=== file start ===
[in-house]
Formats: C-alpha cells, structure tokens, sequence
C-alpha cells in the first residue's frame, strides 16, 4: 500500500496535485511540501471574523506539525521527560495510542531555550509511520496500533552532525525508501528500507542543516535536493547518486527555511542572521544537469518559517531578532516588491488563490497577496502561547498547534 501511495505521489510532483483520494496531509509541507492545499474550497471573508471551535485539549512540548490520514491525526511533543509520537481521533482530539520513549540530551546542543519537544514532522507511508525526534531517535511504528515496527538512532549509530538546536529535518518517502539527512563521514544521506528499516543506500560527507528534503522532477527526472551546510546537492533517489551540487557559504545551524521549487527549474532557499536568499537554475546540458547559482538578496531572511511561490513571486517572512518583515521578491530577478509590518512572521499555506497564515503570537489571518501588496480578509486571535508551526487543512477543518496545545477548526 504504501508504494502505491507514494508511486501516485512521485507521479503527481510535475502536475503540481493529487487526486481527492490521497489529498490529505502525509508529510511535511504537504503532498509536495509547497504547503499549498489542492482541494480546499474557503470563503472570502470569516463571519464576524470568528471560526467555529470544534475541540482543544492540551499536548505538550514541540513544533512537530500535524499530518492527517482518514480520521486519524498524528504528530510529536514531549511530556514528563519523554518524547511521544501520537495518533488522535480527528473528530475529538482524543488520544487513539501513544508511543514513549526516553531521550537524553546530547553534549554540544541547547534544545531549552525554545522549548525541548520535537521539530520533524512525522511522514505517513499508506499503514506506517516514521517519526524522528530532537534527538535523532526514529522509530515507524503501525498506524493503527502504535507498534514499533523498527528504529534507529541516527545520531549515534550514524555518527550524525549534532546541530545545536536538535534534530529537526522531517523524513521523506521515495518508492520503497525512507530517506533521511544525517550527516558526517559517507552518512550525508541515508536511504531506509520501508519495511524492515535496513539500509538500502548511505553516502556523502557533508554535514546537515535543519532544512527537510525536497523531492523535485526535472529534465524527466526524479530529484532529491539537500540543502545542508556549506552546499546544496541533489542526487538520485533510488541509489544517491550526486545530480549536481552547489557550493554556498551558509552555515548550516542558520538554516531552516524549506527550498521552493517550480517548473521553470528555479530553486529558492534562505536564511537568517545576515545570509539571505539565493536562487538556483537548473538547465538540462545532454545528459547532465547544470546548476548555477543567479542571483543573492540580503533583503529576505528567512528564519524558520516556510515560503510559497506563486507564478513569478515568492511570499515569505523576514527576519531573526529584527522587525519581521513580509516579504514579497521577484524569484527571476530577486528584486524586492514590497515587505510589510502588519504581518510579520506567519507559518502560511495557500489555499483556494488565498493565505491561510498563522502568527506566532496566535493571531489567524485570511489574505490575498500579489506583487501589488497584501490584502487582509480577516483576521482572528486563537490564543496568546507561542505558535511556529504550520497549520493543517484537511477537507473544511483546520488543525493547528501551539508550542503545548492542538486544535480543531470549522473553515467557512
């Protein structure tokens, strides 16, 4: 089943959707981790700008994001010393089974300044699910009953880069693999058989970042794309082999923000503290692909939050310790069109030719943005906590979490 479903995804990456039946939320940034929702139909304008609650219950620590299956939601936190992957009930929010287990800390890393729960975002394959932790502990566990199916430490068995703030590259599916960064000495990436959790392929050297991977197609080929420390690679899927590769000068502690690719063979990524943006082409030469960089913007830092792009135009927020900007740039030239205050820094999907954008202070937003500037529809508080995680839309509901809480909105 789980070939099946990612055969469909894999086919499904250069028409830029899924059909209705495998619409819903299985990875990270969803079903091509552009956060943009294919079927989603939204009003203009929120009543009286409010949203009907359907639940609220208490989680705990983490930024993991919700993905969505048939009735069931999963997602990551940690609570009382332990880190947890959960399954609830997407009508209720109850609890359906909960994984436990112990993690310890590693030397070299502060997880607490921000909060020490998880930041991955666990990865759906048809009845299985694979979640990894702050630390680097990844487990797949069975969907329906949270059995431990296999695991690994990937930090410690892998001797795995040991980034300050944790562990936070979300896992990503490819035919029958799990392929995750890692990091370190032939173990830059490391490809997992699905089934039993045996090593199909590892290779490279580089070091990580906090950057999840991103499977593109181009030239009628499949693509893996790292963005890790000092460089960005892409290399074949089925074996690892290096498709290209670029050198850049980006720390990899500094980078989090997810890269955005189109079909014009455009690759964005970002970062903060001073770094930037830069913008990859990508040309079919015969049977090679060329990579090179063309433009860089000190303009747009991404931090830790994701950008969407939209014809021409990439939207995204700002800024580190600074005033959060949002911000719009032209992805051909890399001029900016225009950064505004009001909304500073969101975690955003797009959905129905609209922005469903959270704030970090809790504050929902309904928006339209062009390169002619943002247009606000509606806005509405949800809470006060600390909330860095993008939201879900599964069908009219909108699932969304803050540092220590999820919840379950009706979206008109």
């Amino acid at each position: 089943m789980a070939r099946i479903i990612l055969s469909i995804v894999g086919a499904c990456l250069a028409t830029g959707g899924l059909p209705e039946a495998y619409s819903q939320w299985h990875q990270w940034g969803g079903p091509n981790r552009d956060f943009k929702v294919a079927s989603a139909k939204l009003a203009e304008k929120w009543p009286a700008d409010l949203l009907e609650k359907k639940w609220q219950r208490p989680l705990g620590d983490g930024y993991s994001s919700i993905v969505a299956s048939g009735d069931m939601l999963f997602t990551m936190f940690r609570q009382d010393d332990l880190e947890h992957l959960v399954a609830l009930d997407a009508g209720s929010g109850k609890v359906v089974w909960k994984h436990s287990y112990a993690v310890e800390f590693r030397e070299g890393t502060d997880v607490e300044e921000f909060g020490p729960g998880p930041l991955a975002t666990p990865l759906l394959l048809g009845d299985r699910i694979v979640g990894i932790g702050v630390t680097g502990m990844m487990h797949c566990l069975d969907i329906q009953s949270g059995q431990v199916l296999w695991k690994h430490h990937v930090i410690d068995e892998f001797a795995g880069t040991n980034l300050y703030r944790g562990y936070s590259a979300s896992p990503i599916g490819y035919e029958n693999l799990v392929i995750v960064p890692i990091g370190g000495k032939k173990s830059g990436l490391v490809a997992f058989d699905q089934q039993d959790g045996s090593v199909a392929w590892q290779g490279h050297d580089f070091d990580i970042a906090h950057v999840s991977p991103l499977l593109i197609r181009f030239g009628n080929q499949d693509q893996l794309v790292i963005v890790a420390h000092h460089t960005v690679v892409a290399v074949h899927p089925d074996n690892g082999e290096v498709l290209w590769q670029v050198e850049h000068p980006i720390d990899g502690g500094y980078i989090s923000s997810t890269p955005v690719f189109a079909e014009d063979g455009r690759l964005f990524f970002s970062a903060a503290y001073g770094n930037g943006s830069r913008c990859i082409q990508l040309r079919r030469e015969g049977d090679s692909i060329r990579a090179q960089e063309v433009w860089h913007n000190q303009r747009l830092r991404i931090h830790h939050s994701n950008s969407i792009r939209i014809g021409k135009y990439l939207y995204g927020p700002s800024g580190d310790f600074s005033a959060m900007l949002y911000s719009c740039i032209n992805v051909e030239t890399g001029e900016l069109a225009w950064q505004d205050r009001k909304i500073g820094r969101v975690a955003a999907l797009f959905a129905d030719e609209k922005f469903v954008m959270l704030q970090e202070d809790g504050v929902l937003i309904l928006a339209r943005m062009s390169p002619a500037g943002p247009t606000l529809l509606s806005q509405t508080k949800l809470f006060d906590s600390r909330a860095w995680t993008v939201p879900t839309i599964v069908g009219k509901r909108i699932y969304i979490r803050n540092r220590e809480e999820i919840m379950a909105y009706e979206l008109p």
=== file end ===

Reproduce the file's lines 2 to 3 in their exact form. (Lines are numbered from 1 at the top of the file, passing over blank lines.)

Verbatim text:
Formats: C-alpha cells, structure tokens, sequence
C-alpha cells in the first residue's frame, strides 16, 4: 500500500496535485511540501471574523506539525521527560495510542531555550509511520496500533552532525525508501528500507542543516535536493547518486527555511542572521544537469518559517531578532516588491488563490497577496502561547498547534 501511495505521489510532483483520494496531509509541507492545499474550497471573508471551535485539549512540548490520514491525526511533543509520537481521533482530539520513549540530551546542543519537544514532522507511508525526534531517535511504528515496527538512532549509530538546536529535518518517502539527512563521514544521506528499516543506500560527507528534503522532477527526472551546510546537492533517489551540487557559504545551524521549487527549474532557499536568499537554475546540458547559482538578496531572511511561490513571486517572512518583515521578491530577478509590518512572521499555506497564515503570537489571518501588496480578509486571535508551526487543512477543518496545545477548526 504504501508504494502505491507514494508511486501516485512521485507521479503527481510535475502536475503540481493529487487526486481527492490521497489529498490529505502525509508529510511535511504537504503532498509536495509547497504547503499549498489542492482541494480546499474557503470563503472570502470569516463571519464576524470568528471560526467555529470544534475541540482543544492540551499536548505538550514541540513544533512537530500535524499530518492527517482518514480520521486519524498524528504528530510529536514531549511530556514528563519523554518524547511521544501520537495518533488522535480527528473528530475529538482524543488520544487513539501513544508511543514513549526516553531521550537524553546530547553534549554540544541547547534544545531549552525554545522549548525541548520535537521539530520533524512525522511522514505517513499508506499503514506506517516514521517519526524522528530532537534527538535523532526514529522509530515507524503501525498506524493503527502504535507498534514499533523498527528504529534507529541516527545520531549515534550514524555518527550524525549534532546541530545545536536538535534534530529537526522531517523524513521523506521515495518508492520503497525512507530517506533521511544525517550527516558526517559517507552518512550525508541515508536511504531506509520501508519495511524492515535496513539500509538500502548511505553516502556523502557533508554535514546537515535543519532544512527537510525536497523531492523535485526535472529534465524527466526524479530529484532529491539537500540543502545542508556549506552546499546544496541533489542526487538520485533510488541509489544517491550526486545530480549536481552547489557550493554556498551558509552555515548550516542558520538554516531552516524549506527550498521552493517550480517548473521553470528555479530553486529558492534562505536564511537568517545576515545570509539571505539565493536562487538556483537548473538547465538540462545532454545528459547532465547544470546548476548555477543567479542571483543573492540580503533583503529576505528567512528564519524558520516556510515560503510559497506563486507564478513569478515568492511570499515569505523576514527576519531573526529584527522587525519581521513580509516579504514579497521577484524569484527571476530577486528584486524586492514590497515587505510589510502588519504581518510579520506567519507559518502560511495557500489555499483556494488565498493565505491561510498563522502568527506566532496566535493571531489567524485570511489574505490575498500579489506583487501589488497584501490584502487582509480577516483576521482572528486563537490564543496568546507561542505558535511556529504550520497549520493543517484537511477537507473544511483546520488543525493547528501551539508550542503545548492542538486544535480543531470549522473553515467557512